Which brings us to (2)... never... examined with the same rigour as (1)... just mentioning ‘fiscal dominance’ is enough to frighten the horses.... Imagine the set of all governments that would refuse a request from an ICB for recapitalisation during a boom when inflation was rising--governments of central bank nightmares. Now imagine the set of all governments that, in a boom with inflation rising, would happily take away the independence of the central bank to prevent it raising rates. I would suggest the two sets are identical.... HM does not seem to compromise independence at all. So please, no more elaborate demonstrations that HM is equivalent to a MFFS, as if that is an argument against HM...

Paul Krugman: Slow Learners:

Larry Summers has a very nice essay that takes off from a new paper by John Williams at the San Francisco Fed.... Williams is the highest-placed Fed official yet to suggest that maybe the inflation target should be higher. It’s not a new argument... but seeing it come from a senior official is news. Yet as Larry says, the paper is still weak and tentative even on monetary policy, to an extent that’s hard to understand.... Furthermore, there’s basically no break with orthodoxy on fiscal policy, despite the evident importance of the liquidity trap, evidence that multipliers are fairly large, and basically zero real borrowing costs. Yet Williams is at the cutting edge of policy rethinking at the Fed.... Mainstream thinking about macroeconomic policy has changed remarkably little, remarkably slowly.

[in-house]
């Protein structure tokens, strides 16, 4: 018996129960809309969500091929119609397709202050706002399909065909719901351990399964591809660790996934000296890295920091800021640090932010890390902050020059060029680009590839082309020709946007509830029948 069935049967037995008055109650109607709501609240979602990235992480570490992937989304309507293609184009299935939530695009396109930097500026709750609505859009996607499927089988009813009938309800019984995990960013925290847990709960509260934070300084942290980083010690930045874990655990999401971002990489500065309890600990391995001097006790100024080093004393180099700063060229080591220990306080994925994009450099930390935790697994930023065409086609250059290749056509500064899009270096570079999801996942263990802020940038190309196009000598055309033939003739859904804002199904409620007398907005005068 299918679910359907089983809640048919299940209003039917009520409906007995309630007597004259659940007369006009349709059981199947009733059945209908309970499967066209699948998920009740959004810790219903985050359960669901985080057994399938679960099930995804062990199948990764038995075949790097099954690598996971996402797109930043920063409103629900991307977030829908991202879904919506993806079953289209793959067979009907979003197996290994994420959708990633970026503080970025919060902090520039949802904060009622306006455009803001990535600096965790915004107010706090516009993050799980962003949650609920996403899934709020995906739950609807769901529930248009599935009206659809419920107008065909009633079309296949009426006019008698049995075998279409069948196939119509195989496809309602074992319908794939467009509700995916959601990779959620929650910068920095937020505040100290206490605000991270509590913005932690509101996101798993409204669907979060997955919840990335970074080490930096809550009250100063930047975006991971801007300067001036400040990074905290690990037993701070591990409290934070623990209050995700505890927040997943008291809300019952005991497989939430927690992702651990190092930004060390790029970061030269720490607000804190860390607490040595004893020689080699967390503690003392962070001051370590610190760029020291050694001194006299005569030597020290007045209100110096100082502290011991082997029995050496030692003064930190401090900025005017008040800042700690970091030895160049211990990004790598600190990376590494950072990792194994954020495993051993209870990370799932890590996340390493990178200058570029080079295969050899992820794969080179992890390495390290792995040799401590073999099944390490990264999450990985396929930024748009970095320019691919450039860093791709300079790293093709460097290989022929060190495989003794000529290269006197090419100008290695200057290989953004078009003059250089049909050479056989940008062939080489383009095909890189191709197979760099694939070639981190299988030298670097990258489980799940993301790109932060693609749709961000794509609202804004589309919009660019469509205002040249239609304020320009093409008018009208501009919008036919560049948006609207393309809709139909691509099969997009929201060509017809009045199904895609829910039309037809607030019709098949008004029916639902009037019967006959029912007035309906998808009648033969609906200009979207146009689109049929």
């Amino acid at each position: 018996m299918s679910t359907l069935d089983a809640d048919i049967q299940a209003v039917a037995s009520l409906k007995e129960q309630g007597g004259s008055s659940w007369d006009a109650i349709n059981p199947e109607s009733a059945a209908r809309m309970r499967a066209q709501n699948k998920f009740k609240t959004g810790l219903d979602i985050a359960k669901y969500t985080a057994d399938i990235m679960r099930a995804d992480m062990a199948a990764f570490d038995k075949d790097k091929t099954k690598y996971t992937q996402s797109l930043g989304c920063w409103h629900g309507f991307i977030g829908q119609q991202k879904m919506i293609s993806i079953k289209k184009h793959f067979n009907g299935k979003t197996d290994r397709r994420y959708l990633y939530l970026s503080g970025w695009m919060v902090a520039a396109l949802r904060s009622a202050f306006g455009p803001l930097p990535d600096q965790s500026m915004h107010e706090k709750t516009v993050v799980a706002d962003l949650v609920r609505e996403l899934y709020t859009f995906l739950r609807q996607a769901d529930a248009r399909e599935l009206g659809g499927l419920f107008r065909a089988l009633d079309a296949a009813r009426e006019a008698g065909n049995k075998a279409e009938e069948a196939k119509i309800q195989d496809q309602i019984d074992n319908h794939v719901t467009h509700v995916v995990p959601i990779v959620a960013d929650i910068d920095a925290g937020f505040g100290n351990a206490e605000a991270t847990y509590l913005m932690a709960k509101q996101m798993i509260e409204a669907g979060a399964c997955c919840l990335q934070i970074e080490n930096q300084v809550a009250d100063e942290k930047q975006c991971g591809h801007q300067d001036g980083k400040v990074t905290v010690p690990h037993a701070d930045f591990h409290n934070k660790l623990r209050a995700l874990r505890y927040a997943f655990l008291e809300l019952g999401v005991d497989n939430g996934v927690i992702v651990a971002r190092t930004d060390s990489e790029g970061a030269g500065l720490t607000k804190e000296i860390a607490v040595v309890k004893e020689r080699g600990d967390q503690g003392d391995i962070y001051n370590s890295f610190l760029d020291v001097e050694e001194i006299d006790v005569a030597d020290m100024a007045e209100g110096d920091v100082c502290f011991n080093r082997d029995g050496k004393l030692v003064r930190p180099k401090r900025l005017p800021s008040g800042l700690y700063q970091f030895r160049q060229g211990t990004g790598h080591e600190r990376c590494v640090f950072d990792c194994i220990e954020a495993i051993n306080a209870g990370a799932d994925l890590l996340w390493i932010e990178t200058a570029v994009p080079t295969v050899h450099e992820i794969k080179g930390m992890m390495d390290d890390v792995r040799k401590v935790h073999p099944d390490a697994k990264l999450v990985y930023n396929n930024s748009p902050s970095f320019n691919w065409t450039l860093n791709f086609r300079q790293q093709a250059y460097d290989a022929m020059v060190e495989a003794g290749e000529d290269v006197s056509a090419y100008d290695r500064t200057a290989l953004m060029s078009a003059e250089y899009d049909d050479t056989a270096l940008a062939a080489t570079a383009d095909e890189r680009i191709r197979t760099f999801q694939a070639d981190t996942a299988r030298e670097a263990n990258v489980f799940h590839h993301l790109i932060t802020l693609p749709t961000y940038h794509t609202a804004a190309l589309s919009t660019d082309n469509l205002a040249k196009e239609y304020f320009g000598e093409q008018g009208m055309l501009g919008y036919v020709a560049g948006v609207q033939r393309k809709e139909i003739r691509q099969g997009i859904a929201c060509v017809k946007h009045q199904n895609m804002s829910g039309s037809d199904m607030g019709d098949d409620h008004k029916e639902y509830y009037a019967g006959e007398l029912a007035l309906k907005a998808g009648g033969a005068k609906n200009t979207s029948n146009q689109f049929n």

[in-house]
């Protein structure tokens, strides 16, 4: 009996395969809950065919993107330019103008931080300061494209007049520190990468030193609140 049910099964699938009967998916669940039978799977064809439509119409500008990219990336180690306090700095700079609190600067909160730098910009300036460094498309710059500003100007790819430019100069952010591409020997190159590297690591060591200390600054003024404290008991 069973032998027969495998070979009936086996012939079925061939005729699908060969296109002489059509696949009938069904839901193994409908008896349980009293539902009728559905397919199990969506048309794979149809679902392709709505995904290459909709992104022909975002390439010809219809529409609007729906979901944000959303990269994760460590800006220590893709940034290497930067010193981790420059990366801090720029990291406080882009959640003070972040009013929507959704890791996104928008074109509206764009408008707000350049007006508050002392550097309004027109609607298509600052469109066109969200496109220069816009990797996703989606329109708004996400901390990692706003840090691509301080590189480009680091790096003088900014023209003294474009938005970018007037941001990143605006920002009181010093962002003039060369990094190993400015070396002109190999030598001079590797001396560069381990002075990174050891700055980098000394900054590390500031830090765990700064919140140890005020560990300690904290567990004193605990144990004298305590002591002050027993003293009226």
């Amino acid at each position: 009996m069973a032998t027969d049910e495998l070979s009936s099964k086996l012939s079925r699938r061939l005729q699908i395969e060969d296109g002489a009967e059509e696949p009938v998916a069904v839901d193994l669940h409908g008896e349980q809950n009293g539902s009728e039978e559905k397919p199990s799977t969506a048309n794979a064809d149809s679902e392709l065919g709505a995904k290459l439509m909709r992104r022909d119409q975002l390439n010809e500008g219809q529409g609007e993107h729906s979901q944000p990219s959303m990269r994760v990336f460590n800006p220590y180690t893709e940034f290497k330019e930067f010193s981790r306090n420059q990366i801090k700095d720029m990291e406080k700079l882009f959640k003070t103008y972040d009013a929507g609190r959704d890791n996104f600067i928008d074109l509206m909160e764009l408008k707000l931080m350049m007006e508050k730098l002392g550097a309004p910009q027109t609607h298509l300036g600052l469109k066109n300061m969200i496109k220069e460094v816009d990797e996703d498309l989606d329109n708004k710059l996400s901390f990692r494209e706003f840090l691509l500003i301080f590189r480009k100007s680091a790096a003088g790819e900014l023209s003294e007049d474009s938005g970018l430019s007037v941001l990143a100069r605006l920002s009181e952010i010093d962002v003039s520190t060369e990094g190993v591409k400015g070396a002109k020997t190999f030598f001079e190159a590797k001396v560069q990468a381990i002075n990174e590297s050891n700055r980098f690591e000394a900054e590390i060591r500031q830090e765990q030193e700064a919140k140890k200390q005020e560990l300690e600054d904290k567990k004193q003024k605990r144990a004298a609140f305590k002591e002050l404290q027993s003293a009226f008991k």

You might say that it is always thus. But, you know, it isn’t.... Stagflation emerged as an issue in 1974, after the first oil shock, and pretty much ended with the Volcker double-dip recession of 1979-82--a recession whose end implication was that monetary policy continued to work in a fairly Keynesian way. So it was well under a decade of experience; yet it utterly transformed how everyone talked about macroeconomics.

Then came the 2008 crisis.... The sheer persistence both of depressed economies and of low inflation/interest rates should by now have led to a big rethinking. Depression economics redux has now gone on as long as stagflation did. Yet rethinking has been glacial at best. People who warned about the coming inflation in 2009 are warning about the coming inflation in 2016. Orthodox fears of budget deficits still dominate a lot of discourse. And the Fed still clings to an inflation target originally devised in the belief that the kind of thing that has happened to our economy would never happen.

I’m not entirely sure why learning has been so slow this time. Part of it, I suspect, is that the anti-Keynesian backlash of the 1970s had a lot of political power, and behind the scenes a lot of money, behind it--which influenced even academics, whether they realized it or not. And these days that same power and money is deployed against any rethinking. Whatever the explanation, however, it’s taking a painfully long time for serious policy discussion to arrive at a point that should have been obvious years ago.